Haggerty: Wonderful Juanita Arch

Juanita Arch, south of Gateway is a respectable “adult” arch with a span exceeding 100 feet. It takes just over an hour to get to this location, but it’s well worth the trip once you’re there. This hike is not for beginners, as it can be slick crossing the river, and rugged in the canyon beyond.



111812_OUT_Juanita_Arch_1

Juanita Arch, south of Gateway is a respectable “adult” arch with a span exceeding 100 feet. It takes just over an hour to get to this location, but it’s well worth the trip once you’re there. This hike is not for beginners, as it can be slick crossing the river, and rugged in the canyon beyond.

Dinosaur tracks can be seen across the top of a hot rock. These tracks are easily visible from the trail into Maverick Canyon and Juanita Arch.



111812_OUT_Dino_tracks_2

Dinosaur tracks can be seen across the top of a hot rock. These tracks are easily visible from the trail into Maverick Canyon and Juanita Arch.

QUICKREAD

Juanita Arch

Drive time and distance: 1 hour, 10 minutes; 59.3 miles.

Length: 3.2 miles round-trip.

Hiking time: 2 to 3 hours.

Elevation gain: 400 feet.

Difficulty: Slick crossing the river, rugged canyon beyond. Not for beginners.

Note: Dogs are allowed.



According to The Natural Arch and Bridge Society, Juanita Arch is a respectable adult.

The society’s website says this arch, located south of Gateway, “is an adult meander natural bridge cut by Maverick Canyon through a meander of Wingate sandstone ... although the opening seems small in comparison with the extent of the wall of rock it penetrates, Juanita Arch must be considered an adult because the abutments have retreated significantly from the stream bed that runs between them. The result is a very respectable span of 100-plus feet.”

Not only is Juanita a respectable adult, hiking through the deep red Wingate sandstone of Maverick Canyon to her abutments presents an exciting adventure.

It begins with a wade across the Dolores River, followed by a quarter-mile bushwhack. From there, it’s a challenge staying on this primitive trail, although the creek bottom still leads you in the right direction if you miss the trail.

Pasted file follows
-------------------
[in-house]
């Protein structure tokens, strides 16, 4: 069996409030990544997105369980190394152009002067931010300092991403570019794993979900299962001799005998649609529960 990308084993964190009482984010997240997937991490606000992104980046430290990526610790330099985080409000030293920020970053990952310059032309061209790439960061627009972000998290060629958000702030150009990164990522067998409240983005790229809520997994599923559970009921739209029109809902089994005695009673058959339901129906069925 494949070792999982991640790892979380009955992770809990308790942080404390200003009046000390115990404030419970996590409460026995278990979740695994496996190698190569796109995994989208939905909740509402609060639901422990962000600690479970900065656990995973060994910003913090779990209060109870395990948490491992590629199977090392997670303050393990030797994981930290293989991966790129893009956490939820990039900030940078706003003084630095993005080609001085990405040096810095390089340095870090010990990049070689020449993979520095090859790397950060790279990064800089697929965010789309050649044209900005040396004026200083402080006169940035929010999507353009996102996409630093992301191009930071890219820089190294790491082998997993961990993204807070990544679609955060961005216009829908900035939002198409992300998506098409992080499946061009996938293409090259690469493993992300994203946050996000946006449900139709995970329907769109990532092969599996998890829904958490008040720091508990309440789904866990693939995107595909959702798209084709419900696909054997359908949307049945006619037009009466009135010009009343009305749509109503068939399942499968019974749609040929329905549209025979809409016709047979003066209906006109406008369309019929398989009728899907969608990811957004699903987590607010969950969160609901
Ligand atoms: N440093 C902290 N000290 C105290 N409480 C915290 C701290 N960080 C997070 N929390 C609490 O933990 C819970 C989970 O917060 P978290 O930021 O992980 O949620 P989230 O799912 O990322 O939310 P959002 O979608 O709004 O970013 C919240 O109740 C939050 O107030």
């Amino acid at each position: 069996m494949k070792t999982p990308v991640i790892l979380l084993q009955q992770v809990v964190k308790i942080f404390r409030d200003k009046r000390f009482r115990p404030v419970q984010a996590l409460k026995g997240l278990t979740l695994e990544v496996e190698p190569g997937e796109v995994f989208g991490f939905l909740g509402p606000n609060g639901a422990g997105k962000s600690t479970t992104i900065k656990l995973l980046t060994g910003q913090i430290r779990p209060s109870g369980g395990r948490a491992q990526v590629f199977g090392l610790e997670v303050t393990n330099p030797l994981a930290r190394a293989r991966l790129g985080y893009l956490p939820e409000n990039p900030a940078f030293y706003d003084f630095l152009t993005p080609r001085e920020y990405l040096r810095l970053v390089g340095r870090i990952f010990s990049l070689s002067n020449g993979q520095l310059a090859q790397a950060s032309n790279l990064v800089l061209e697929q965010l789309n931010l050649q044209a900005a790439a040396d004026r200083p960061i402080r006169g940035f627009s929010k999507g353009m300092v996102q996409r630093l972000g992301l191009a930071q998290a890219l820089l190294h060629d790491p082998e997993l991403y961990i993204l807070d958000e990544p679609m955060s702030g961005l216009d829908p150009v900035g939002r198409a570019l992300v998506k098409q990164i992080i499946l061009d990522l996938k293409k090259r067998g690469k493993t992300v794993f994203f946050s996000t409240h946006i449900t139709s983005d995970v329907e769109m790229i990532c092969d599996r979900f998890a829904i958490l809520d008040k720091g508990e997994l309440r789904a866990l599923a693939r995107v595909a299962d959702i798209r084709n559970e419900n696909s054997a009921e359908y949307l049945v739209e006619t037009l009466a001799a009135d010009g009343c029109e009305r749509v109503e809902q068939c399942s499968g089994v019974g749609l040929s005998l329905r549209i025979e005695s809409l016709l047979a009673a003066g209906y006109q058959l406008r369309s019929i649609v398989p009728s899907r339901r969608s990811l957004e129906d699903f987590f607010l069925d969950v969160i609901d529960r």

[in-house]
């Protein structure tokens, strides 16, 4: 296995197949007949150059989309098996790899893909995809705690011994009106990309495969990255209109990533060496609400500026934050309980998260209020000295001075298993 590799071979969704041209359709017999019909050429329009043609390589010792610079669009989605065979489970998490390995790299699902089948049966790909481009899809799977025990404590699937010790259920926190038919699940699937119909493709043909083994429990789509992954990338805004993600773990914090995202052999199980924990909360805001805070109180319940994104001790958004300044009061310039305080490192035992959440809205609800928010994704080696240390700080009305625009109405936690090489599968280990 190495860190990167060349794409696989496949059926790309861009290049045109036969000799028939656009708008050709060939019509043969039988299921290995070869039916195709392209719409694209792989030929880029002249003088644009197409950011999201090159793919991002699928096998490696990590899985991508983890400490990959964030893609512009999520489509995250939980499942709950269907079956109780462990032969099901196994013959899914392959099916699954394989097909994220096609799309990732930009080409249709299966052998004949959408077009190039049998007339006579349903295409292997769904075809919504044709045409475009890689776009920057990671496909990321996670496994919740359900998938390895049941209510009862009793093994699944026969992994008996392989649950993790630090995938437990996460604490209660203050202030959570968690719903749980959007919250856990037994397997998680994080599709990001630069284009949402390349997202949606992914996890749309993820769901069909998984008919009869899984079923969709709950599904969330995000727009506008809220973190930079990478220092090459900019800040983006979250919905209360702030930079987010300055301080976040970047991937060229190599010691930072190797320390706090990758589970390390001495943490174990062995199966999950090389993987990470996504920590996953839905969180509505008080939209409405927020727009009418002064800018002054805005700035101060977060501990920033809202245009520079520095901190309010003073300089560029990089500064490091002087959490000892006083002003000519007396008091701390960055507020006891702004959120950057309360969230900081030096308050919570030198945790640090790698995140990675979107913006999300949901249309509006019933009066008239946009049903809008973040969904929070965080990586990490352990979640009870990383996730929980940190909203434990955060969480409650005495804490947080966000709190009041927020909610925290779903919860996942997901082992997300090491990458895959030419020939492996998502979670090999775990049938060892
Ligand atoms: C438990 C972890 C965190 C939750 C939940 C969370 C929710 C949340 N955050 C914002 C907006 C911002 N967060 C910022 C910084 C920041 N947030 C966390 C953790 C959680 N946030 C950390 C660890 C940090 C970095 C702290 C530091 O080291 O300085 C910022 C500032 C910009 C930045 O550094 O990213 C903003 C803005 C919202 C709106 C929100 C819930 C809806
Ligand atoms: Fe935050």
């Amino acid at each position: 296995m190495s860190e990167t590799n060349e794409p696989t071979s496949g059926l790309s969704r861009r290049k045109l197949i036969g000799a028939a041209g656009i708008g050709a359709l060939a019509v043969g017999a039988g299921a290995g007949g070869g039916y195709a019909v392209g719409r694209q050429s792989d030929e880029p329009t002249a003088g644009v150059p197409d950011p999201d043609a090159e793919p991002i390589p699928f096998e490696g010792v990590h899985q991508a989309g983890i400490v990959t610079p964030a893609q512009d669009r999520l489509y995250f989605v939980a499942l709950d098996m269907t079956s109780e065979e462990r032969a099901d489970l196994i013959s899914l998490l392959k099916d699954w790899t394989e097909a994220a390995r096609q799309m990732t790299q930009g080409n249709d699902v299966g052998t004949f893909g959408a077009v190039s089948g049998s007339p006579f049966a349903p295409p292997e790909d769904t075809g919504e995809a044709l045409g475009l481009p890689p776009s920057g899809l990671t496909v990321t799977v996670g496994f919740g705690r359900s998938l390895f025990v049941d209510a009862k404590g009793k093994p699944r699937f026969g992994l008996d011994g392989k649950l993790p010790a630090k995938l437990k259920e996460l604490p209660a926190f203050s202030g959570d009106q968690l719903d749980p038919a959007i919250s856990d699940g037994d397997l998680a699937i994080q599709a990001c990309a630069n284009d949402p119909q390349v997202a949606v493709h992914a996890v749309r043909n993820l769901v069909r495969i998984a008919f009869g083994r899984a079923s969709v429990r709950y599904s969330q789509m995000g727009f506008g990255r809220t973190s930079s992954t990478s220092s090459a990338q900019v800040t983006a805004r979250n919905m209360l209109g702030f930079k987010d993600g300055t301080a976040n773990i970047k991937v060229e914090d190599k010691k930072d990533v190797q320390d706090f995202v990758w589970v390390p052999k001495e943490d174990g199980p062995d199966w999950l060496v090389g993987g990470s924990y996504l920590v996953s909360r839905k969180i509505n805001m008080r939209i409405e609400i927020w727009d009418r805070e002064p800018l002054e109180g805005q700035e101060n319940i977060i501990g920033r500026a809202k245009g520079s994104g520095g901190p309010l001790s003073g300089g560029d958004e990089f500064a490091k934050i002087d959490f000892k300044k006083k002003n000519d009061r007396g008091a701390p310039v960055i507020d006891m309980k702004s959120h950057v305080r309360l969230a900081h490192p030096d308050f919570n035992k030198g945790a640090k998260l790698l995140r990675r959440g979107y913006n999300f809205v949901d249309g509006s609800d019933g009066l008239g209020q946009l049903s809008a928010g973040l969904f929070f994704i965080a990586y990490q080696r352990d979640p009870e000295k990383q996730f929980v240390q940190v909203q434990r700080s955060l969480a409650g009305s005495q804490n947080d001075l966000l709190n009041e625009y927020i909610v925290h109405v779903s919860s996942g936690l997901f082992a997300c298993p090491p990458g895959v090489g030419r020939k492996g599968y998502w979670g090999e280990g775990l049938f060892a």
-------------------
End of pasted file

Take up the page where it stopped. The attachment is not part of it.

To reach this area, travel south from Grand Junction on U.S. Highway 50 for 9.2 miles to Whitewater and the turnoff to Colorado Highway 141, Unaweep Canyon. Turn right, or west, here and drive this scenic byway for 42.7 miles to Gateway.  Continue through Gateway and past Gateway Canyons Resort on Colorado 141 until you reach 7.2 Road on your right. That’s Salt Creek. Park here and walk a little farther south along the highway until you reach Mile Marker 101. Then, scramble down the bank to the Dolores River.

At this time of year, you’ll need to wear waders to cross the river because the cold water is at least knee-deep — deeper in the slow pools. Later in the winter, when flows are minimal, you can walk across this frozen river. Next spring, the rushing water will be too fast and too high to wade, so you can run back up to the resort and rent a raft or canoe to cross the river. 

In any case, be very careful and use a wading staff or cane because the river bottom is muddy and slick. Once across, dump your wading gear and hop into your hiking boots. This is not a good trail for tennis shoes as you’ll end up skipping from boulder to boulder in a number of places.

Hike up the dry wash for about a quarter-mile, then climb a few feet to the bench on the north side of the canyon (on your left as you’re hiking in). Here, you can begin your search for a primitive trail that will lead you deep into the canyon. This trail bypasses several rockfalls in the stream bed and makes the hike a little easier.

In about a mile, the canyon will split, and you’ll want to follow this trail northeast (left). In another 20 to 30 minutes, you’ll reach the arch. No matter what the Natural Arch and Bridge Society thinks, this arch is so rectangular, it almost appears as if it were drilled through by man. Also, the height of the rock above the arch is as impressive as its 100-foot span.

On your way back out, just after you enter the main stem of the canyon again, you should spy a very large boulder on the north side of the trail, with a variety of dinosaur tracks on its exposed top surface. There are numerous other paleontological markings in this canyon, as well as historical artifacts from the old uranium mining days in the early to mid-1900s.

Interestingly, the BLM Grand Junction Field Office is now in the process of revising its Resource Management Plan to guide management of about 1 million acres of public land it administers. This area is included in that discussion.

A Draft RMP is expected to be released this fall. The Draft RMP will be available for a 90-day public-comment period when it is released, and one local group, Friends of Northern Dolores (FOND), believes the area surrounding Maverick Canyon and Juanita Arch deserves special designation.

Kate Graham with the Colorado Environmental Coalition (CEC) and a FOND founding member said, “Based on discussions with local community members and our on-the-ground knowledge, we believe that a multiple-use, conservation-based, National Conservation Area designation, like McInnis Canyons or Dominguez-Escalante, would best suit this landscape.”

“The Maverick Canyon area offers dispersed recreational opportunities for hikers, backpackers and hunters, and a sense of wildness is pervasive here,” said Kurt Kunkle of the Colorado Environmental Coalition.

FOND and CEC aren’t the only groups fond of this area. The Wilderness Society believes this area also deserves wilderness designation.

According to local representative Barbara Hawke, The Wilderness Society’s mission is to protect wilderness and inspire Americans to care for our wild places. 

Juanita Arch — that respectable adult of an arch — and Maverick Canyon certainly fit that bill.

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